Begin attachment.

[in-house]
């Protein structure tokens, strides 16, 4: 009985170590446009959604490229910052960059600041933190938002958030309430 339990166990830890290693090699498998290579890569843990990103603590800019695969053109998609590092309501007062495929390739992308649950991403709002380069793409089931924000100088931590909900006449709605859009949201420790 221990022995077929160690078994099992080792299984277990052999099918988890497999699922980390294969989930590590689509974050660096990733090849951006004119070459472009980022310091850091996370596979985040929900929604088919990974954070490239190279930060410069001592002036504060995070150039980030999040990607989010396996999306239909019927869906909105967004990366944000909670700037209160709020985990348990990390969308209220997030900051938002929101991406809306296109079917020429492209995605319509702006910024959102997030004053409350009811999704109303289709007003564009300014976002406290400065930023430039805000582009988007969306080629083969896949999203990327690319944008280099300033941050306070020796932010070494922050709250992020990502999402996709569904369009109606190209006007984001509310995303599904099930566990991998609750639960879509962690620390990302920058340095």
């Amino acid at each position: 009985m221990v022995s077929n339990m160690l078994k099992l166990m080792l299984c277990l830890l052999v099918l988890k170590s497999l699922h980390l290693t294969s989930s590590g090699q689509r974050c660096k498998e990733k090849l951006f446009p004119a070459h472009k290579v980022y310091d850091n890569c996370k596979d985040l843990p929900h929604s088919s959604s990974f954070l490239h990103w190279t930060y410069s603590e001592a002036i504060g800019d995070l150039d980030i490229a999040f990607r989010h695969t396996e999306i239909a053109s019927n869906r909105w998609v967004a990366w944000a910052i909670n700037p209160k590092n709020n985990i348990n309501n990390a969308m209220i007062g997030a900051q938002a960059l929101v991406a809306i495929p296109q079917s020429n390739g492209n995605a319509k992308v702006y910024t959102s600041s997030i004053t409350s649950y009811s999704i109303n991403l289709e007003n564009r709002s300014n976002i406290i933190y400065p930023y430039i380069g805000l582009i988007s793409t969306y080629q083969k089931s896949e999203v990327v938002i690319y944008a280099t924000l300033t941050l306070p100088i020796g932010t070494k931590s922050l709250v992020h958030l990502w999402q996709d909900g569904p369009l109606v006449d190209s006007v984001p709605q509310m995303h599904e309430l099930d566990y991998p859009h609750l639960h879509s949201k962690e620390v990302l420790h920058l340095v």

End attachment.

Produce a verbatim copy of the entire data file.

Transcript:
[in-house]
């Protein structure tokens, strides 16, 4: 009985170590446009959604490229910052960059600041933190938002958030309430 339990166990830890290693090699498998290579890569843990990103603590800019695969053109998609590092309501007062495929390739992308649950991403709002380069793409089931924000100088931590909900006449709605859009949201420790 221990022995077929160690078994099992080792299984277990052999099918988890497999699922980390294969989930590590689509974050660096990733090849951006004119070459472009980022310091850091996370596979985040929900929604088919990974954070490239190279930060410069001592002036504060995070150039980030999040990607989010396996999306239909019927869906909105967004990366944000909670700037209160709020985990348990990390969308209220997030900051938002929101991406809306296109079917020429492209995605319509702006910024959102997030004053409350009811999704109303289709007003564009300014976002406290400065930023430039805000582009988007969306080629083969896949999203990327690319944008280099300033941050306070020796932010070494922050709250992020990502999402996709569904369009109606190209006007984001509310995303599904099930566990991998609750639960879509962690620390990302920058340095």
């Amino acid at each position: 009985m221990v022995s077929n339990m160690l078994k099992l166990m080792l299984c277990l830890l052999v099918l988890k170590s497999l699922h980390l290693t294969s989930s590590g090699q689509r974050c660096k498998e990733k090849l951006f446009p004119a070459h472009k290579v980022y310091d850091n890569c996370k596979d985040l843990p929900h929604s088919s959604s990974f954070l490239h990103w190279t930060y410069s603590e001592a002036i504060g800019d995070l150039d980030i490229a999040f990607r989010h695969t396996e999306i239909a053109s019927n869906r909105w998609v967004a990366w944000a910052i909670n700037p209160k590092n709020n985990i348990n309501n990390a969308m209220i007062g997030a900051q938002a960059l929101v991406a809306i495929p296109q079917s020429n390739g492209n995605a319509k992308v702006y910024t959102s600041s997030i004053t409350s649950y009811s999704i109303n991403l289709e007003n564009r709002s300014n976002i406290i933190y400065p930023y430039i380069g805000l582009i988007s793409t969306y080629q083969k089931s896949e999203v990327v938002i690319y944008a280099t924000l300033t941050l306070p100088i020796g932010t070494k931590s922050l709250v992020h958030l990502w999402q996709d909900g569904p369009l109606v006449d190209s006007v984001p709605q509310m995303h599904e309430l099930d566990y991998p859009h609750l639960h879509s949201k962690e620390v990302l420790h920058l340095v």